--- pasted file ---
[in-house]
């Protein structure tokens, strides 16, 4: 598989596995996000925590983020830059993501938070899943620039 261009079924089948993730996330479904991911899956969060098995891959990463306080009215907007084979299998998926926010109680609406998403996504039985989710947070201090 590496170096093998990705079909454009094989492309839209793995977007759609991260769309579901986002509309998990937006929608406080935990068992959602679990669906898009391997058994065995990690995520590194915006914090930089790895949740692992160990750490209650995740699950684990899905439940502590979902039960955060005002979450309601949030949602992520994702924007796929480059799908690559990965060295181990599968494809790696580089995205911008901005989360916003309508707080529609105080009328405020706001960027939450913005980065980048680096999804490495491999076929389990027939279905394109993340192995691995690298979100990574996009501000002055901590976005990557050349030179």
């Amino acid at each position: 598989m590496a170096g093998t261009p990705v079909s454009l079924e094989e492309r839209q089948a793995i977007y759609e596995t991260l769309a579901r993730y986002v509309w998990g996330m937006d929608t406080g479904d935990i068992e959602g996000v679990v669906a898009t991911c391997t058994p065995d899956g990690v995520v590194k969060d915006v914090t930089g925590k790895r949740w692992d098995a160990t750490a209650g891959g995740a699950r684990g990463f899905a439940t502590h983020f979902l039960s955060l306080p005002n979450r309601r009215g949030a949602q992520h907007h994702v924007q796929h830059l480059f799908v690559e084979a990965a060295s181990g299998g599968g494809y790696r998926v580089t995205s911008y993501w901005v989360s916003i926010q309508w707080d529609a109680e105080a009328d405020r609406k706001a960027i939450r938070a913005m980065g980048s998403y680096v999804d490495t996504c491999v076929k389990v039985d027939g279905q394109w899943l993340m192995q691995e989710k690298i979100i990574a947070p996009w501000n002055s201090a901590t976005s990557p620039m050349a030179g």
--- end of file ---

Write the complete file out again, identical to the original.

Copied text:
[in-house]
């Protein structure tokens, strides 16, 4: 598989596995996000925590983020830059993501938070899943620039 261009079924089948993730996330479904991911899956969060098995891959990463306080009215907007084979299998998926926010109680609406998403996504039985989710947070201090 590496170096093998990705079909454009094989492309839209793995977007759609991260769309579901986002509309998990937006929608406080935990068992959602679990669906898009391997058994065995990690995520590194915006914090930089790895949740692992160990750490209650995740699950684990899905439940502590979902039960955060005002979450309601949030949602992520994702924007796929480059799908690559990965060295181990599968494809790696580089995205911008901005989360916003309508707080529609105080009328405020706001960027939450913005980065980048680096999804490495491999076929389990027939279905394109993340192995691995690298979100990574996009501000002055901590976005990557050349030179």
């Amino acid at each position: 598989m590496a170096g093998t261009p990705v079909s454009l079924e094989e492309r839209q089948a793995i977007y759609e596995t991260l769309a579901r993730y986002v509309w998990g996330m937006d929608t406080g479904d935990i068992e959602g996000v679990v669906a898009t991911c391997t058994p065995d899956g990690v995520v590194k969060d915006v914090t930089g925590k790895r949740w692992d098995a160990t750490a209650g891959g995740a699950r684990g990463f899905a439940t502590h983020f979902l039960s955060l306080p005002n979450r309601r009215g949030a949602q992520h907007h994702v924007q796929h830059l480059f799908v690559e084979a990965a060295s181990g299998g599968g494809y790696r998926v580089t995205s911008y993501w901005v989360s916003i926010q309508w707080d529609a109680e105080a009328d405020r609406k706001a960027i939450r938070a913005m980065g980048s998403y680096v999804d490495t996504c491999v076929k389990v039985d027939g279905q394109w899943l993340m192995q691995e989710k690298i979100i990574a947070p996009w501000n002055s201090a901590t976005s990557p620039m050349a030179g």